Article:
Original Research

Lipodystrophy syndrome in HIV-infected children on HAART

Steve Innes, Leon Levin, Mark Cotton
Southern African Journal of HIV Medicine | Vol 10, No 4 | a264 | DOI: https://doi.org/10.4102/sajhivmed.v10i4.264 | © 2009 Steve Innes, Leon Levin, Mark Cotton | This work is licensed under CC Attribution 4.0
Submitted: 15 December 2009 | Published: 14 December 2009

About the author(s)

Steve Innes, MBBCh, MRCPCH, South Africa
Leon Levin, MBBCh, FCPaeds (SA), DTM&H, South Africa
Mark Cotton, MBChB, M.Med, PhD, FCPaed, DTM&H, DCH (SA), South Africa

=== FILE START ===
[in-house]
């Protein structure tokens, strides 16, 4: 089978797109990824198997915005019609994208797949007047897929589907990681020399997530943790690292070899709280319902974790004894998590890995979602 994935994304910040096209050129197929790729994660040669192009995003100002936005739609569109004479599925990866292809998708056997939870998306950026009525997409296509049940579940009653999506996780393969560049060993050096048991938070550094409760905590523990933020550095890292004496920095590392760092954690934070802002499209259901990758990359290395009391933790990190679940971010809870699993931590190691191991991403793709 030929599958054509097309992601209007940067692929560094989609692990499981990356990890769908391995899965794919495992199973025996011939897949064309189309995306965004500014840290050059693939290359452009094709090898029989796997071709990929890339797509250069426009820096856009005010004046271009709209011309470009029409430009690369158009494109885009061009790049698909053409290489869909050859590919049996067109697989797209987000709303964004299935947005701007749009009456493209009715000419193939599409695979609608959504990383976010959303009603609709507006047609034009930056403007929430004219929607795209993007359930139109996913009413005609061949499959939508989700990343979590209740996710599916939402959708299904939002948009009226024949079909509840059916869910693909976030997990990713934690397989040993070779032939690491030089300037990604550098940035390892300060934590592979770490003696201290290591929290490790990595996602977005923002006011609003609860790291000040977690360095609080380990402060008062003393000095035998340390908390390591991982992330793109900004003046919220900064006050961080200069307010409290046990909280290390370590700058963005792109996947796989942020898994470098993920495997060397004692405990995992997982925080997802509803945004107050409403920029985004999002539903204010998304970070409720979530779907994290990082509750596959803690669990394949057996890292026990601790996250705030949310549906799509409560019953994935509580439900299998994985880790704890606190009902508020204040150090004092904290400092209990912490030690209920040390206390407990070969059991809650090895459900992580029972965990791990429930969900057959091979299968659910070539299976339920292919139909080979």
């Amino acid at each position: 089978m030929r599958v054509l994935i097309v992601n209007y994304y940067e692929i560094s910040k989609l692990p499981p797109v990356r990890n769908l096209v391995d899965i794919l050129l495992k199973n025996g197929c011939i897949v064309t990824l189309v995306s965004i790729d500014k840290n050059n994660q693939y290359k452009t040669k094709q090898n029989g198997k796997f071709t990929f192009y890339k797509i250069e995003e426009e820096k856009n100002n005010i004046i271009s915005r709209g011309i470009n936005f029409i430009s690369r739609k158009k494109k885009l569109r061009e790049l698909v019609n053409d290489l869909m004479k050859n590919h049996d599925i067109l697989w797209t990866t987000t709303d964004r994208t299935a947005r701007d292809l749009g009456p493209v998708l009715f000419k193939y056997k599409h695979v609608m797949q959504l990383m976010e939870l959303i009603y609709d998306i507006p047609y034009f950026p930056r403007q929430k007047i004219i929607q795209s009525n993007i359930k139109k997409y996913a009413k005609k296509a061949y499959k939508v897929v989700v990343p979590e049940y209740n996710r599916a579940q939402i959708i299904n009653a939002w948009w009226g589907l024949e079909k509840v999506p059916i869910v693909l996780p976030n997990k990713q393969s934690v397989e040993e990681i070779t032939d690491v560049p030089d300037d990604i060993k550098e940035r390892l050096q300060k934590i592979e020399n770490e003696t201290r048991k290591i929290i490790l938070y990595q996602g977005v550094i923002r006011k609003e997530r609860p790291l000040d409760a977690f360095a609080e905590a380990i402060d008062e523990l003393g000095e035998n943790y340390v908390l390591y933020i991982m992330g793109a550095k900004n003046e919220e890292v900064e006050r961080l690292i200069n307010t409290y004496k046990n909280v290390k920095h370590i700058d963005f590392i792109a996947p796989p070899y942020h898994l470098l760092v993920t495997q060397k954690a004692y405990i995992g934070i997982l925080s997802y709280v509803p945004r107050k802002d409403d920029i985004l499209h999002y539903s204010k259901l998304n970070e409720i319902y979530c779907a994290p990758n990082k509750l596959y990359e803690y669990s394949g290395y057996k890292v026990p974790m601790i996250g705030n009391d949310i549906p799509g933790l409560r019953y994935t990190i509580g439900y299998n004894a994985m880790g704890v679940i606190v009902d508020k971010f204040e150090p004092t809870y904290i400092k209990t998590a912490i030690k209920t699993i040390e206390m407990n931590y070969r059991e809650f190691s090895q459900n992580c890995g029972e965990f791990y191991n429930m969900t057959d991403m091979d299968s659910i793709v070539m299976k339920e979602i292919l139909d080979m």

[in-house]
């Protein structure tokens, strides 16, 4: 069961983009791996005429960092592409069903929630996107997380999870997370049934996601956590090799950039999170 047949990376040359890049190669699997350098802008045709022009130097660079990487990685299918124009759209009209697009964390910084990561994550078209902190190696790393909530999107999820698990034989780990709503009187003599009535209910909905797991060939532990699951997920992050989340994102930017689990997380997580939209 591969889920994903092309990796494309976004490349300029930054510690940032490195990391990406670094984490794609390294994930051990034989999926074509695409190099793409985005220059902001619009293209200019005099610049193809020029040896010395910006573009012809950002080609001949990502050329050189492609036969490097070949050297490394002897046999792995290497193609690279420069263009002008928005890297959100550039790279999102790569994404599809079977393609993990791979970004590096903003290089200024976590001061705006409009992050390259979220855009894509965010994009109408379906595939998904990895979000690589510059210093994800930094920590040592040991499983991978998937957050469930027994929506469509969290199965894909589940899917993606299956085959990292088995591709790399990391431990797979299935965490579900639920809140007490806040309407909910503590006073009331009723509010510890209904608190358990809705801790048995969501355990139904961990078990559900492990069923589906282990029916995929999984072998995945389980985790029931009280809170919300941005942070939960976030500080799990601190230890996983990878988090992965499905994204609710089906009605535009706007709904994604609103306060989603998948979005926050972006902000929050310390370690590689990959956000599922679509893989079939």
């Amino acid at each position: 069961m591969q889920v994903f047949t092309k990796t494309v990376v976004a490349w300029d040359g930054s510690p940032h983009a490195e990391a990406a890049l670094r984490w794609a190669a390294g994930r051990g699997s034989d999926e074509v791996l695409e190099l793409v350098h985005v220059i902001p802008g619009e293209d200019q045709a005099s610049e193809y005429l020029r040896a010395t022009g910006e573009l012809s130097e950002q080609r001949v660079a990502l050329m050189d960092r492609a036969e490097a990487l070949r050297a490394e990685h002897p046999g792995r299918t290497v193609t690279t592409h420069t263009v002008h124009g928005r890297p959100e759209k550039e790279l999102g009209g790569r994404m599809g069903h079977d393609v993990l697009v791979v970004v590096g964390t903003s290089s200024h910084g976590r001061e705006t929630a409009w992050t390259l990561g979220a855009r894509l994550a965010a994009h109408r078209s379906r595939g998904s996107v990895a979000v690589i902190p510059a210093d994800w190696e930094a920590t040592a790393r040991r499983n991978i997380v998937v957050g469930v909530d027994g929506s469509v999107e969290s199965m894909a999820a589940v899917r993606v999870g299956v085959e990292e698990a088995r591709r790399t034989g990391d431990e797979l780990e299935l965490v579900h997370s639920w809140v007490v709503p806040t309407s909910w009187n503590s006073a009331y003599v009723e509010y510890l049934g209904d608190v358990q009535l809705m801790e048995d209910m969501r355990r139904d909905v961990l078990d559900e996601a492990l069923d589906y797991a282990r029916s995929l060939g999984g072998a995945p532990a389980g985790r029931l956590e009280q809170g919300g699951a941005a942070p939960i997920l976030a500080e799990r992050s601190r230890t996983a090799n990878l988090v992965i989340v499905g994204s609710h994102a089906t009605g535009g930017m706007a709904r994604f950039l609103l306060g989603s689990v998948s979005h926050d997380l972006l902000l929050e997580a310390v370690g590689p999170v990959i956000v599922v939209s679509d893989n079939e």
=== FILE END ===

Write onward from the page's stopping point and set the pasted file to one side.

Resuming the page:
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Lipodystrophy Syndrome (LD) is common in HIV-infected children, particularly in those taking Didanosine, Stavudine, or Zidovudine. Lipoatrophy in particular causes major stigmatization and interferes with adherence. In addition, LD may have significant long-term health consequences, particularly cardiovascular. Since the stigmatizing fat distribution changes of LD are largely permanent, the focus of management remains on early detection and arresting progression. Practical guidelines for surveillance and avoidance of LD in routine clinical practice are presented. Diagnosis of LD is described and therapeutic options are reviewed. The most important therapeutic intervention is to switch the most likely offending antiretroviral to a non-LD-inducing agent as soon as LD is recognised. Typically, where lipoatrophy or lipohypertrophy is diagnosed, the thymidine nucleoside reverse transcriptase inhibitor (NRTI) is switched to a non-thymidine agent such as Abacavir (or Tenofovir in adults). Where dyslipidaemia is predominant, a dietician review is helpful, and the clinician may consider switching to a protease inhibitor (PI)-sparing regimen or to Atazanavir.


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